Bangkok has several red light districts. During our night of outreach, each of our team members was assigned to a certain district where they were to enter as a group, then break into smaller groups and set out with the simple goal of loving the women encountered. Our goal wasn’t to raid and rescue or anything like that, but to establish gateways of relationship that our partners in Bangkok could follow up on later. I’ll leave it vague like that on purpose, since this is a dangerous business.

Anyway, I was assigned to go to Nana, the red-light district known to be the most vicious of those in Bangkok. There were three of us on the team and we were to meet up with a fourth person once we got there, then walk in together. Now, if you’ll allow me, I’d like to make a proposal. Instead of just recounting my experience, I’d like you to place your hand in mine and allow me to lead you into that red-light district with me. I promise I’ll keep you safe, but it’s so easy to think this issue is far off and that it happens to people far different from you…that I need you just to step in and see things from a new perspective.

So imagine that you are there with me in a little sanctuary of a coffee shop, waiting. Waiting for the full team to assemble. Waiting for the night to unfold. Waiting to have your expectations demolished by reality….

Finally, the door is opened and you are beckoned to head out into the night and leave the station at the window from where you had been standing and watching the passersby. Now you join them, heading to your right, down the sidewalk towards the entrance to the Nana cul-de-sac of hell. The crumbled sidewalk causes you to watch your step as you pass vendors of all types of street food and other goods, taxis and streetcars whiz by and the air is full of the sounds of traffic and sizzling food, chatter, and shouting. A proper city street. You breathe in a putrid scent, heavy and drug-like. A strange mixture of incense, fried food, and something rancid and humid, like body odor, but not quite.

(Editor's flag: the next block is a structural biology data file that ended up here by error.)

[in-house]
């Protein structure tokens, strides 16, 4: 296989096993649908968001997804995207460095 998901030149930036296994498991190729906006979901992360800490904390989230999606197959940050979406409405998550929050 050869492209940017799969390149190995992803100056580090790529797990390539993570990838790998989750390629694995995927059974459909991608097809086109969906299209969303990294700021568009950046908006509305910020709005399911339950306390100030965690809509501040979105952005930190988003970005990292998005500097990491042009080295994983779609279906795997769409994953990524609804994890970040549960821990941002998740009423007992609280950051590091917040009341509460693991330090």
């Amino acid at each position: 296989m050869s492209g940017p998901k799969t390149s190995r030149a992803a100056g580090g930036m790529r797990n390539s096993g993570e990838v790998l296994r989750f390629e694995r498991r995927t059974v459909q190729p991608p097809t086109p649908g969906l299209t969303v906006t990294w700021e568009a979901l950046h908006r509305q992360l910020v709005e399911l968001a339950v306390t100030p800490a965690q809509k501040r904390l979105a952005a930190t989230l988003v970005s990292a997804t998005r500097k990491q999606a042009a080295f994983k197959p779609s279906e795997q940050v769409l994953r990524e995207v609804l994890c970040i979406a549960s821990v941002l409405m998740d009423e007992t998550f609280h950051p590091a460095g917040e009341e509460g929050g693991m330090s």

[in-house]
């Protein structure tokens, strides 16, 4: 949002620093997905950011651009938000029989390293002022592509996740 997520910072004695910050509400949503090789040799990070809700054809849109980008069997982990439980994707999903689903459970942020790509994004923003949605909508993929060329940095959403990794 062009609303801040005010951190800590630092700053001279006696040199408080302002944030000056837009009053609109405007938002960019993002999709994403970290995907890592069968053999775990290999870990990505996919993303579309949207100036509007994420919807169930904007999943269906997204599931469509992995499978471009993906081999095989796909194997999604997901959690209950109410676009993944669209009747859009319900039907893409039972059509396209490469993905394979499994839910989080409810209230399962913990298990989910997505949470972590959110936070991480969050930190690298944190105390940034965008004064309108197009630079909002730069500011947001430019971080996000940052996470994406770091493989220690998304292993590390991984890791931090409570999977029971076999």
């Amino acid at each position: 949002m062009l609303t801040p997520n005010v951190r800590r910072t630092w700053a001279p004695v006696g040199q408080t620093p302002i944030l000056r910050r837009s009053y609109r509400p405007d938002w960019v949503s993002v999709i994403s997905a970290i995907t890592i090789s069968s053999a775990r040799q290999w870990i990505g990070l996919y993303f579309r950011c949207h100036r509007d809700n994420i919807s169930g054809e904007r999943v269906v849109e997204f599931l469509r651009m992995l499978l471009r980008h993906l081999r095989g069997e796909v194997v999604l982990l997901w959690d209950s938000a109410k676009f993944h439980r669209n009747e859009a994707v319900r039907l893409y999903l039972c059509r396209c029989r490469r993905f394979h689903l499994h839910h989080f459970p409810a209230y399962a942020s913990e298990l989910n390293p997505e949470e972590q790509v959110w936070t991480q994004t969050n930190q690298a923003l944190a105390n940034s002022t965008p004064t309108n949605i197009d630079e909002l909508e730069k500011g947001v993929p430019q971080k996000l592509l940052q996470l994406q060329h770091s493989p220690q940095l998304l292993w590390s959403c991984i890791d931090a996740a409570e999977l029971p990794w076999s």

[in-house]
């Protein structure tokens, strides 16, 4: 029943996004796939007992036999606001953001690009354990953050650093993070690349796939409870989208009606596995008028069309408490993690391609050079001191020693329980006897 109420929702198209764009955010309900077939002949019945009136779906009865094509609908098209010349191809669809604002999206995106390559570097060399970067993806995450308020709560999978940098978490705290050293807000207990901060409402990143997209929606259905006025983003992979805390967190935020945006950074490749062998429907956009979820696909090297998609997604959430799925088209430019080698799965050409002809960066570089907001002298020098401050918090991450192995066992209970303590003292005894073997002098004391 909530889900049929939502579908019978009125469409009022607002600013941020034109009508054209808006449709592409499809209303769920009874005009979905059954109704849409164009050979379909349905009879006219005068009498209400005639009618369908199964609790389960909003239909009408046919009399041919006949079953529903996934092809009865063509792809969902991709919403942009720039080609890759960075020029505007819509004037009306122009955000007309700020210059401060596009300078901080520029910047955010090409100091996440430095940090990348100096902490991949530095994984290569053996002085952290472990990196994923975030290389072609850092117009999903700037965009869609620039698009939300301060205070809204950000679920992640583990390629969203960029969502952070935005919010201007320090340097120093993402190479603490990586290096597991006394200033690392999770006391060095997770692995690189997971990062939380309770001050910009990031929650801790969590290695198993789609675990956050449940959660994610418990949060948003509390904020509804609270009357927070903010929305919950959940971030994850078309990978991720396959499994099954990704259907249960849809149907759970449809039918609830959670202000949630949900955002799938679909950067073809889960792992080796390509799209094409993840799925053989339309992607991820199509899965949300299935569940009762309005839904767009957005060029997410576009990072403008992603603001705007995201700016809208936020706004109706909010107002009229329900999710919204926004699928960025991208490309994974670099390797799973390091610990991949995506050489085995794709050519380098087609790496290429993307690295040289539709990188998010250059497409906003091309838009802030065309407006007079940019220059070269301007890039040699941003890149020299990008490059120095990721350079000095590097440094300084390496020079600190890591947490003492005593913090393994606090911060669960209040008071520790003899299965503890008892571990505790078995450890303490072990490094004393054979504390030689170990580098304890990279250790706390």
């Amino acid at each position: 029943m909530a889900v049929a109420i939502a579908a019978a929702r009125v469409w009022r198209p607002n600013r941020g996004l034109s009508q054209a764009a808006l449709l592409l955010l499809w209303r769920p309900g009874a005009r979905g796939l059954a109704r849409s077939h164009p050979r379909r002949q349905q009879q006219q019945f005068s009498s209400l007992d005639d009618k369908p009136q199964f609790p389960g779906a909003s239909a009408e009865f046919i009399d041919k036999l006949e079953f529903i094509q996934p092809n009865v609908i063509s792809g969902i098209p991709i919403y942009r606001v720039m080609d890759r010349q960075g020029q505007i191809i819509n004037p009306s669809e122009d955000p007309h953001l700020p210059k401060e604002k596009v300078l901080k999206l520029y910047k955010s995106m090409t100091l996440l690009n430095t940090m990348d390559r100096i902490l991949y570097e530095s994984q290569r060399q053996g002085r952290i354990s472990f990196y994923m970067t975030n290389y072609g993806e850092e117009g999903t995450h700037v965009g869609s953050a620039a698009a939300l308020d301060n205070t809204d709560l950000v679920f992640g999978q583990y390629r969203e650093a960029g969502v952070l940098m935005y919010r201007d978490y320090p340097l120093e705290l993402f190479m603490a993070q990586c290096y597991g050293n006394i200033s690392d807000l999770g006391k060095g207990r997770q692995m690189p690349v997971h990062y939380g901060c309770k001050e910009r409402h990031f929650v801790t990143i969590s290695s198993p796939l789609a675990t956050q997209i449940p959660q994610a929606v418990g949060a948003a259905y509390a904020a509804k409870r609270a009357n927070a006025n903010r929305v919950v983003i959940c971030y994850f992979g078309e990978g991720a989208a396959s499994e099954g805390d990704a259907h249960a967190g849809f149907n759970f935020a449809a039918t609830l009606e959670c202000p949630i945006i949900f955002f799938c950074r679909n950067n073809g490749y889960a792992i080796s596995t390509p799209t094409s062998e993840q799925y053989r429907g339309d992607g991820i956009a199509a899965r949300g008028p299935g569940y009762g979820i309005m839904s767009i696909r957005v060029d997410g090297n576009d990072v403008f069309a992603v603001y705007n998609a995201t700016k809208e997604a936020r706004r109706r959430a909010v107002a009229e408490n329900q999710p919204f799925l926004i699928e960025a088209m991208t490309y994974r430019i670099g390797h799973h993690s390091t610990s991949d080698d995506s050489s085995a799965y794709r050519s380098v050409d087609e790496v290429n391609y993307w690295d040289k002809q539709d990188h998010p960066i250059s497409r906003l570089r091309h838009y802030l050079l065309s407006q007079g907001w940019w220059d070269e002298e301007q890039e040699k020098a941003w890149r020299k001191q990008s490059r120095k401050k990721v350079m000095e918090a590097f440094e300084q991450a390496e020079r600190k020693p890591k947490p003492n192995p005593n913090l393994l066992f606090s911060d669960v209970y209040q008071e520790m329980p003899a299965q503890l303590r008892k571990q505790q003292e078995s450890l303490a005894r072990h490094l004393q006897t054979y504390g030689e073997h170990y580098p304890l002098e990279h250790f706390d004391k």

All these observations are registered quickly, but you have not gone more than a few paces before noticing the faces. The majority of the buildings along the street are bars with outdoor terraces open to the street and, lining the rows of thin bar-tables flush to the railings, are rows and rows of men. Most of them late middle-aged to elderly. Almost all of them white and appearing as tourists. What strikes you is that they converse very little with one another, as if not one knows any of the others, but there they sit, separate and together, staring out into the night en masse, like jackals waiting to feast on another beasts’ kill. And then you look and see what their eyes have already been consuming, the faces of young women appearing on the terraces too, but across the street. Their dresses are short and their heels high, their faces chock full of make-up and bright lip stick. Vibrant. Glitzy. Sparkly. And dead. The night has only just begun and while some wear a gaudy grin, most stare off into the distance with void eyes. The sun is almost down and they aren’t required to put on their mask just yet.

You keep walking, anger brimming up inside you. You suddenly have a new appreciation for wrath, and some choice words come to mind for the “consumers” lining the bar edges. But then you remember that hatred will only temper your ability to love well so you focus on the faces of the forsaken instead, trying to catch their eyes and communicate in one brief interaction, “I see you and I see your suffering.” You pray that 3 seconds in enough to pass on the taste of hope.

And you continue on, finally turning into Nana, the district known for making sport out of torturing women. You utter the word “Jesus” under your breath over and over and over and over and over, realizing you are far beyond your depth and powerless to intervene in the exploitation taking place on every side of you.

You travel up an escalator to the second story of the district and make your way past snoozing cooks and trash cans out to the balcony that extends around the whole second story. You’ve heard stories of what happens up here and your stomach tightens, wondering what you will have to behold at your final destination and at last, you step into that bar, dark and dirty and take a seat a few feet in front of the dance floor, full of poles and bikini-clad women, each with a pin attached to her bottoms with a number…so you may easily “order” who you’d like.